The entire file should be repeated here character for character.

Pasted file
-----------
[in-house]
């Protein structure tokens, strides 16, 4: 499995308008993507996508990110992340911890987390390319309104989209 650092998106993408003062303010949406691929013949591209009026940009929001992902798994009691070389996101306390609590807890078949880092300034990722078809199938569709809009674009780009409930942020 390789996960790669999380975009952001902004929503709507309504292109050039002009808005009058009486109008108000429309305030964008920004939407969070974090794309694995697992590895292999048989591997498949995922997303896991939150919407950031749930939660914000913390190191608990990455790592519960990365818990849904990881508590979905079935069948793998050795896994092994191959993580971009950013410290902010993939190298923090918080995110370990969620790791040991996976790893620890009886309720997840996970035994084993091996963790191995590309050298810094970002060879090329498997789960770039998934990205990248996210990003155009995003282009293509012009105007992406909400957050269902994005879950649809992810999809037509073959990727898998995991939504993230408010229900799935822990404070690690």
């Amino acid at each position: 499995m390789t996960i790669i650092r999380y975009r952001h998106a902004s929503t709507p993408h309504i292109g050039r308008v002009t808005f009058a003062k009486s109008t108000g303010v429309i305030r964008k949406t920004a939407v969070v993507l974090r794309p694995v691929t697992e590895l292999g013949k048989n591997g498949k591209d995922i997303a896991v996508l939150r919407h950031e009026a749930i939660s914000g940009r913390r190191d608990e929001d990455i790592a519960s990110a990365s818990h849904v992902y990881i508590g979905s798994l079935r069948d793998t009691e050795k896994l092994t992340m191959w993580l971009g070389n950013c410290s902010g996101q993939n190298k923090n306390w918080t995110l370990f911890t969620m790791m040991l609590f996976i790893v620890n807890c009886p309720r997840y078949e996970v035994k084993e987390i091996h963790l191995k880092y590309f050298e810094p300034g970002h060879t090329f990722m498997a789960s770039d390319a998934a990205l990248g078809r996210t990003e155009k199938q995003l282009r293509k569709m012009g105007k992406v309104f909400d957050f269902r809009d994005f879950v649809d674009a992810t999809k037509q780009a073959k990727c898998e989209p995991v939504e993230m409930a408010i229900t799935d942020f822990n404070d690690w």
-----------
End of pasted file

[in-house]
């Protein structure tokens, strides 16, 4: 499995308008993507996508990110992340911890987390390319309104989209 650092998106993408003062303010949406691929013949591209009026940009929001992902798994009691070389996101306390609590807890078949880092300034990722078809199938569709809009674009780009409930942020 390789996960790669999380975009952001902004929503709507309504292109050039002009808005009058009486109008108000429309305030964008920004939407969070974090794309694995697992590895292999048989591997498949995922997303896991939150919407950031749930939660914000913390190191608990990455790592519960990365818990849904990881508590979905079935069948793998050795896994092994191959993580971009950013410290902010993939190298923090918080995110370990969620790791040991996976790893620890009886309720997840996970035994084993091996963790191995590309050298810094970002060879090329498997789960770039998934990205990248996210990003155009995003282009293509012009105007992406909400957050269902994005879950649809992810999809037509073959990727898998995991939504993230408010229900799935822990404070690690």
């Amino acid at each position: 499995m390789t996960i790669i650092r999380y975009r952001h998106a902004s929503t709507p993408h309504i292109g050039r308008v002009t808005f009058a003062k009486s109008t108000g303010v429309i305030r964008k949406t920004a939407v969070v993507l974090r794309p694995v691929t697992e590895l292999g013949k048989n591997g498949k591209d995922i997303a896991v996508l939150r919407h950031e009026a749930i939660s914000g940009r913390r190191d608990e929001d990455i790592a519960s990110a990365s818990h849904v992902y990881i508590g979905s798994l079935r069948d793998t009691e050795k896994l092994t992340m191959w993580l971009g070389n950013c410290s902010g996101q993939n190298k923090n306390w918080t995110l370990f911890t969620m790791m040991l609590f996976i790893v620890n807890c009886p309720r997840y078949e996970v035994k084993e987390i091996h963790l191995k880092y590309f050298e810094p300034g970002h060879t090329f990722m498997a789960s770039d390319a998934a990205l990248g078809r996210t990003e155009k199938q995003l282009r293509k569709m012009g105007k992406v309104f909400d957050f269902r809009d994005f879950v649809d674009a992810t999809k037509q780009a073959k990727c898998e989209p995991v939504e993230m409930a408010i229900t799935d942020f822990n404070d690690w």